The orb itself will emit an audio cue for nearby enemy agents. But for the enemy team to see the orb itself, they will have to be within close range to pinpoint its location.

    One thing to keep in mind is that the Gatecrash orb cannot be cast vertically. The orb moves forward horizontally, and will only move vertically if the pathing itself is laid out vertically as well. However, it will fall off high ground ledges as it continues its trajectory.

    Tip 3: Keep your opponents guessing
    While on attack, players shouldn’t be afraid to throw the Gatecrash ability towards a site or behind enemy lines. Again, enemy agents need to be within nearsighted range to see and shoot the moving orb. Once their teammates make their move towards the site, a player can then teleport behind enemy lines.

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    Players can also use the Gatecrash ability to get themselves out of sticky situations. While on the attackers’ side, Yoru may leave a Gatecrash orb where the rest of his team is making their move, while he fakes a push or a lurk play around the map. He can then teleport to his team before the orb expires.

    Meanwhile, on the defenders’ side, Yoru can hold one-and-done angles with an Operator. If the enemy team chooses to use their abilities to get him off his defensive position, Yoru can easily teleport out and reposition himself, which will likely catch opponents by surprise.

    Dimensional Drift

    Cost: Seven ultimate charges

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    Finally, we have Yoru’s ultimate, Dimensional Drift. The ultimate’s main goal is to get Yoru behind enemy lines or where the opponents will least expect him. Similar to the Gatecrash orb, once Yoru is in his Drift, opponents will need to be within nearsighted range to see him in his ultimate state. Opposing players will also need to have a keen ear to hear if Yoru is nearby.

    While in his Dimensional Drift, Yoru is invulnerable. He also remains invisible to opponents who aren’t close enough to see or hear him. The ultimate runs for about 10 seconds and can be canceled before the set duration. Players will need to keep in mind that, while in the Dimensional Drift, their vision will be slightly impaired, similar to Skye’s Trailblazer ability.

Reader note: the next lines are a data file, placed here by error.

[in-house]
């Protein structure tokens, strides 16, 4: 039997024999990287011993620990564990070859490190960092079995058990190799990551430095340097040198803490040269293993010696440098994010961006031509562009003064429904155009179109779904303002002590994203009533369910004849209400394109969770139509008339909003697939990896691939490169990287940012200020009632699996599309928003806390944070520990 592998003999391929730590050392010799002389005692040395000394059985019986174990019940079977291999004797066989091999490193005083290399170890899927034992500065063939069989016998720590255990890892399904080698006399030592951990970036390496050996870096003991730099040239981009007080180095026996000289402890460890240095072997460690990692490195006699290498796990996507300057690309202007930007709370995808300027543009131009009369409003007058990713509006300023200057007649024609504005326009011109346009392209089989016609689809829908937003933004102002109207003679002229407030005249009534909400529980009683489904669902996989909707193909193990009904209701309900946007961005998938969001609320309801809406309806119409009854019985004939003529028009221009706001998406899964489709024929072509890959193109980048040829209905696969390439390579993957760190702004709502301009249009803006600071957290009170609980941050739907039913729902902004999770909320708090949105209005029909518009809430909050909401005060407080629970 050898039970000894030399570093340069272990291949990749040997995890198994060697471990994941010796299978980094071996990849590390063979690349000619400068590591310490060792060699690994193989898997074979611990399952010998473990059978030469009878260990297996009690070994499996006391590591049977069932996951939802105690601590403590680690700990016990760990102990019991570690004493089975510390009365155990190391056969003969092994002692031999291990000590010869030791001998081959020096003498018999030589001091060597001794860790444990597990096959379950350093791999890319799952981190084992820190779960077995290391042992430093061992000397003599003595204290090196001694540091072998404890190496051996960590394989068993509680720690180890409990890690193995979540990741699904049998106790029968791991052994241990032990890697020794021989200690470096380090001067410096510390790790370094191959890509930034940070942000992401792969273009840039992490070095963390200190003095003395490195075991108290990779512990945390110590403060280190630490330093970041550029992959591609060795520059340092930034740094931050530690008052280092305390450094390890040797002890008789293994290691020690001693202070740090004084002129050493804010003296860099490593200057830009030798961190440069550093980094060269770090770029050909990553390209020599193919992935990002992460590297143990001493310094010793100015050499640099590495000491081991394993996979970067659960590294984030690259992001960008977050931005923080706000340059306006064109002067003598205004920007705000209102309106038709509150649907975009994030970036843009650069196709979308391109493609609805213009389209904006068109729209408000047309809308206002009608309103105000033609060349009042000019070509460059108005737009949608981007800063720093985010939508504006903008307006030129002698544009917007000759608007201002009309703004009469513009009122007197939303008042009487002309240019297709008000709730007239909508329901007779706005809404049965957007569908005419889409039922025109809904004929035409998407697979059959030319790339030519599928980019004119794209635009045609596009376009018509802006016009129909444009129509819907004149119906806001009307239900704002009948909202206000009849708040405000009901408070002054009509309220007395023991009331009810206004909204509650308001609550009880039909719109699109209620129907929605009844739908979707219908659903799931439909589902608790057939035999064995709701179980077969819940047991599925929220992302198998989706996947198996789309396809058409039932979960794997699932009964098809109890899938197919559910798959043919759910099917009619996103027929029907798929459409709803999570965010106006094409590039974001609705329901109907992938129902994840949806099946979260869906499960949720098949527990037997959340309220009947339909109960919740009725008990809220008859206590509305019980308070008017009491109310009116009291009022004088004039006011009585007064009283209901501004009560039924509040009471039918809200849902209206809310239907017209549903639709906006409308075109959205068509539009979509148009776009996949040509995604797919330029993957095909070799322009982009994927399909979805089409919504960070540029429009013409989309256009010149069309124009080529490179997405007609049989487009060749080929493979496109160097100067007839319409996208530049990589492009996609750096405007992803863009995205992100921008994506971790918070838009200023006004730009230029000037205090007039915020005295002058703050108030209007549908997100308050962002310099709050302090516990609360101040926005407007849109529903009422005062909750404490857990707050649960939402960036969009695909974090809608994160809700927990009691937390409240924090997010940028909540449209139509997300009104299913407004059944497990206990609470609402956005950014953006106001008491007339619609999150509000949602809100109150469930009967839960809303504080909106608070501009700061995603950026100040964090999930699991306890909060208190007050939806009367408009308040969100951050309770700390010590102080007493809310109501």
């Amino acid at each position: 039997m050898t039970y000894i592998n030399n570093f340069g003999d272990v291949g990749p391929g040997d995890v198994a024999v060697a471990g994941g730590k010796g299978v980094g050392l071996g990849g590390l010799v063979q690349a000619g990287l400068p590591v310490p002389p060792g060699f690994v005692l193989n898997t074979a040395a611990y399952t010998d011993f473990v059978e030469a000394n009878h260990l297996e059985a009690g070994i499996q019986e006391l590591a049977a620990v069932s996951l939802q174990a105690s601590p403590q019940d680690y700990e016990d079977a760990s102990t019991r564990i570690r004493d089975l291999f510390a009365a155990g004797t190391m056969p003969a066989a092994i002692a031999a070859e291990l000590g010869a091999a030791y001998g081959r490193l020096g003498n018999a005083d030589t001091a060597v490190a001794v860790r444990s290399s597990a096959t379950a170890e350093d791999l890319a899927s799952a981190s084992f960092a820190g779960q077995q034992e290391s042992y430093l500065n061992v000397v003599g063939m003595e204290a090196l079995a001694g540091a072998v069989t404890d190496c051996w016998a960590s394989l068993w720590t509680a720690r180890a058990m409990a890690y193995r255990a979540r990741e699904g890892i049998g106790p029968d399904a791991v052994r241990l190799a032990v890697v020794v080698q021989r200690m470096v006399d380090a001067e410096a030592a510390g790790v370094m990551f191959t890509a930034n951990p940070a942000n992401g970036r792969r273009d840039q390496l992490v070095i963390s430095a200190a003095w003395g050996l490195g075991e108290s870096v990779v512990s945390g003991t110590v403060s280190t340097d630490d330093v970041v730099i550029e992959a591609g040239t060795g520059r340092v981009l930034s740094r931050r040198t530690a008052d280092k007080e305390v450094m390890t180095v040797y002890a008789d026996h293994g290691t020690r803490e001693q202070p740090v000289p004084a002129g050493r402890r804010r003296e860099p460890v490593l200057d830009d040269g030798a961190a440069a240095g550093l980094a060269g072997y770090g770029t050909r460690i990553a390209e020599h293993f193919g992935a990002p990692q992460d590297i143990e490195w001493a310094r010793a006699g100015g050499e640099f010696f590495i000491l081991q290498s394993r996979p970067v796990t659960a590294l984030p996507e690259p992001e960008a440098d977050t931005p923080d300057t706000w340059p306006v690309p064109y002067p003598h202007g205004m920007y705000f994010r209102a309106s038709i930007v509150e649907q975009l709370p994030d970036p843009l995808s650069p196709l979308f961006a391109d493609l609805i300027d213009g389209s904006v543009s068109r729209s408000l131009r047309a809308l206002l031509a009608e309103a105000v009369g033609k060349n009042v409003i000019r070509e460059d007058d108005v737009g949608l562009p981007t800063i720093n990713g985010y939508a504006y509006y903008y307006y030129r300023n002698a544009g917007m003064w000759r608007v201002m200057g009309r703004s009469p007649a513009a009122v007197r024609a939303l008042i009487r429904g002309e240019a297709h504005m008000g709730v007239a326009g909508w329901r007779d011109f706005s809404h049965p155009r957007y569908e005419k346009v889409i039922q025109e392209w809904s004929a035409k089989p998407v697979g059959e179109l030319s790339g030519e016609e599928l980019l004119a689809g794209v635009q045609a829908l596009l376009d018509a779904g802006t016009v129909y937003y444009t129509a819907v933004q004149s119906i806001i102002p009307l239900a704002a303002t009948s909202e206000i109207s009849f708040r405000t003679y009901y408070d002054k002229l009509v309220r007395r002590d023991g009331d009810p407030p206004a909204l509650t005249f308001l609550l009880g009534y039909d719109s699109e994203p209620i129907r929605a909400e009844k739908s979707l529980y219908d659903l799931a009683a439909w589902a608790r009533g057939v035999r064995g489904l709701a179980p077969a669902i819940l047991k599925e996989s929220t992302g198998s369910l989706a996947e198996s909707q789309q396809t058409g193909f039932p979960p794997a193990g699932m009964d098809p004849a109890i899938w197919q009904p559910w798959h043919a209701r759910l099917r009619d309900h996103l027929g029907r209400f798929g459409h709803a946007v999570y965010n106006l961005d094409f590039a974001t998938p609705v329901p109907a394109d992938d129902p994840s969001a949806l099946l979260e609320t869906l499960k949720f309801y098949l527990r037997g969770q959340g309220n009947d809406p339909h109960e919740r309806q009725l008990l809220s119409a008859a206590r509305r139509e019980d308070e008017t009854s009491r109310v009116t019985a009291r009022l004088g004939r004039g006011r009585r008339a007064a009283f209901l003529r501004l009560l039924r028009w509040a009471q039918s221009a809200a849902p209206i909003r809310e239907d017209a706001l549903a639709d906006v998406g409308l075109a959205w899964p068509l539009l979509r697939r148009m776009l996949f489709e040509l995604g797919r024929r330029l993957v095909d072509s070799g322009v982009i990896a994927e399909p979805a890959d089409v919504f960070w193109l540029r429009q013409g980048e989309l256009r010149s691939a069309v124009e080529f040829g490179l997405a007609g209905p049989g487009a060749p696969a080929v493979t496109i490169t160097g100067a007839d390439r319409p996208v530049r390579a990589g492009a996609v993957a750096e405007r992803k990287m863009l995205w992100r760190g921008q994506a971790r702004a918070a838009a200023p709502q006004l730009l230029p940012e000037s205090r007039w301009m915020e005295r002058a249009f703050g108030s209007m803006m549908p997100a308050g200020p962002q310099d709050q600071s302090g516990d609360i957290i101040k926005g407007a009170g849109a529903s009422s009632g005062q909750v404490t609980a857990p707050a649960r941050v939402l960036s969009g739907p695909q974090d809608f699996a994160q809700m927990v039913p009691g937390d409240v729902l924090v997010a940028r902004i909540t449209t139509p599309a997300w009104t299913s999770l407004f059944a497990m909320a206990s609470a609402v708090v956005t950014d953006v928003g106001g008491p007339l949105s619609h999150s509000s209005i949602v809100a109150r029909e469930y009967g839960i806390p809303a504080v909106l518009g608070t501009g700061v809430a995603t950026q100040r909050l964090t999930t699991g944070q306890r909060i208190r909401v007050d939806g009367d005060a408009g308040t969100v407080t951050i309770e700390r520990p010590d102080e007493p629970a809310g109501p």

Tip 4: Become the ultimate scout for your team
    As Dimensional Drift may be used for a long duration, players will definitely utilize it to get behind enemy lines. But the best way to maximize this ability is to make sure that you call out everything you see. And because Yoru is invulnerable while in his ultimate, players shouldn’t be afraid to get close to opponents, or see which corner or angle they’re holding.

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    While in the Dimensional Drift, Yoru will also be invulnerable to all agent abilities. These include Cypher’s Trapwires, Cyber Cages, and Spy Cam darts, as well as Killjoy’s Turret, Alarmbot, and even her Lockdown ultimate. Yoru won’t be affected by damage-dealing agent abilities either.

    Tip 5: Become the ultimate duelist and take multiple fights
    The best way to outplay opponents using Yoru is to pair his Dimensional Drift ultimate with the Gatecrash teleport. Players can use Yoru’s ultimate to gain information on the enemy team and exit the Drift at a safe location. This will force the enemy team to coordinate and watch their flanks, while keeping an eye out for Yoru’s teammates.

    Verdict: Is Yoru overpowered?

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    With Yoru’s toolkit explained, we believe he will pose all sorts of problems in matchmaking lobbies and provide exciting scenarios in competitive matches. Yoru’s ultimate goal as an agent is to disrupt the enemy team’s information. As annoying as that may sound, teams can still work around that and counter it with proper callouts.

    Yoru relies on catching opponents by surprise with his abilities. Unlike the other Duelist on the Valorant roster, Yoru requires a more cerebral approach. Jett, Phoenix, Raze, and Reyna are all expected to be played as entry fraggers, while Yoru will be more effective for his team by forcing awkward skirmishes around the map.

    The best way to find out if Yoru is overpowered, however, is to see what type of plays and strategies the Valorant community will execute using him. Let’s see when Valorant Episode 2 Act I comes out on January 13.

    For more Esports stories, check out ONE Esports.